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CPD study on cattle trade cited

The government should put emphasis on rearing improved variety of cattle within the country to meet demands and take appropriate measures at the fastest to terminate the country’s dependence on India

Published in The Independent on Tuesday, 8 September 2015.

Bangladesh faces a livestock crisis

Sarwar Md. Saifullah Khaled

Bangladesh must set up cow farms in greater number at the soonest to overcome the deficit caused by non-availability of Indian cows

According to the estimate of the Department of Livestock Services the population of livestock and poultry rose to 52.84 million and 288.57 million respectively in 2011-2012. Though the share of the livestock sub sector in Gross Domestic Product (GDP) is small, it has immense contribution towards meeting the daily animal protein requirements of the country.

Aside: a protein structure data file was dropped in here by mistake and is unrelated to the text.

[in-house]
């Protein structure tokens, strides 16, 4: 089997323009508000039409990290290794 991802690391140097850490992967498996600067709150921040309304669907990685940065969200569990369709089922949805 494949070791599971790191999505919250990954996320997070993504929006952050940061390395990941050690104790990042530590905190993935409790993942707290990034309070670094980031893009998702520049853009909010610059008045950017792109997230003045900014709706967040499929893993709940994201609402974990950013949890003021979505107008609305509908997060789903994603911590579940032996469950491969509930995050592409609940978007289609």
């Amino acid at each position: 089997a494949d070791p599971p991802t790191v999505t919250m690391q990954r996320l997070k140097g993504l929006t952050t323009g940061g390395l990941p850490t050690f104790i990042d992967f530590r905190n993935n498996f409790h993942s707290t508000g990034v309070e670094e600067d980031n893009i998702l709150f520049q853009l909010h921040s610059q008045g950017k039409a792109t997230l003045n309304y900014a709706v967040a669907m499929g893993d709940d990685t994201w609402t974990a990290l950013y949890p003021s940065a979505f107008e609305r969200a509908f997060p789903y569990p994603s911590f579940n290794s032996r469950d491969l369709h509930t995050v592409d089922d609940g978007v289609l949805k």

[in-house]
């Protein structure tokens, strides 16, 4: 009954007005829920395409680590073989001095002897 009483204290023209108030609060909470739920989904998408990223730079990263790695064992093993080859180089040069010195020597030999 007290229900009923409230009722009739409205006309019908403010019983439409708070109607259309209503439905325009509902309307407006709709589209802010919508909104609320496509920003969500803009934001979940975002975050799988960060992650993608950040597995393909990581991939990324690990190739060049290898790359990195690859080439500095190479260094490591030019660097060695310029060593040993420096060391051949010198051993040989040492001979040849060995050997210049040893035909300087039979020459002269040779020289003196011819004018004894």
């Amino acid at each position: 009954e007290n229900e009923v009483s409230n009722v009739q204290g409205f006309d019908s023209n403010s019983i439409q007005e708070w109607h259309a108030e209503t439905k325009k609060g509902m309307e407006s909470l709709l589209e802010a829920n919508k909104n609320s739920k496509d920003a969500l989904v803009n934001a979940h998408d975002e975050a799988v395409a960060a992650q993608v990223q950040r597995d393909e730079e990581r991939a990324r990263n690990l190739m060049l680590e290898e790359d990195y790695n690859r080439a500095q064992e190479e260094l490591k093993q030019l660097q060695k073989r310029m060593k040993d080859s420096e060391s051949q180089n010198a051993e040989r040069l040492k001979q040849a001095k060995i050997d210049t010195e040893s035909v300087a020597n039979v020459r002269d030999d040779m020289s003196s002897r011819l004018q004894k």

A number of initiatives have been taken for indegenous livestock development. The most important ones include production and distribution of vaccine for poultry and livestock, supply of duckling and chicks at a cheaper price, artificial insemination extension programme by using both diluted and frozen semen for improved variety, increased production of semen, artificial foetus transfer technology, prevention and control of anthrax, foot and mouth diseases and avian lnfluenza.

In the absence of adequate supply of indigenous livestock in the country the price of beef has shot up 40-50 per cent in the market this year against the backdrop of poor supply of cattle from neighboring India. Bangladesh has been largely dependent on India as local supply can meet at best 50 per cent of country’s demand. The Times of India said that some 30,000 Indian soldiers guarding the border with Bangladesh have a new mandate under Indian Prime Minister Narendra Modi’s BJP government this year – stop cattle from crossing illegally into the neighbouring country. Roughly every night, troops armed with bamboo sticks and ropes wade through jute and paddy fields and swim across ponds to chase ageing bovines, and smugglers, headed for markets in Bangladesh.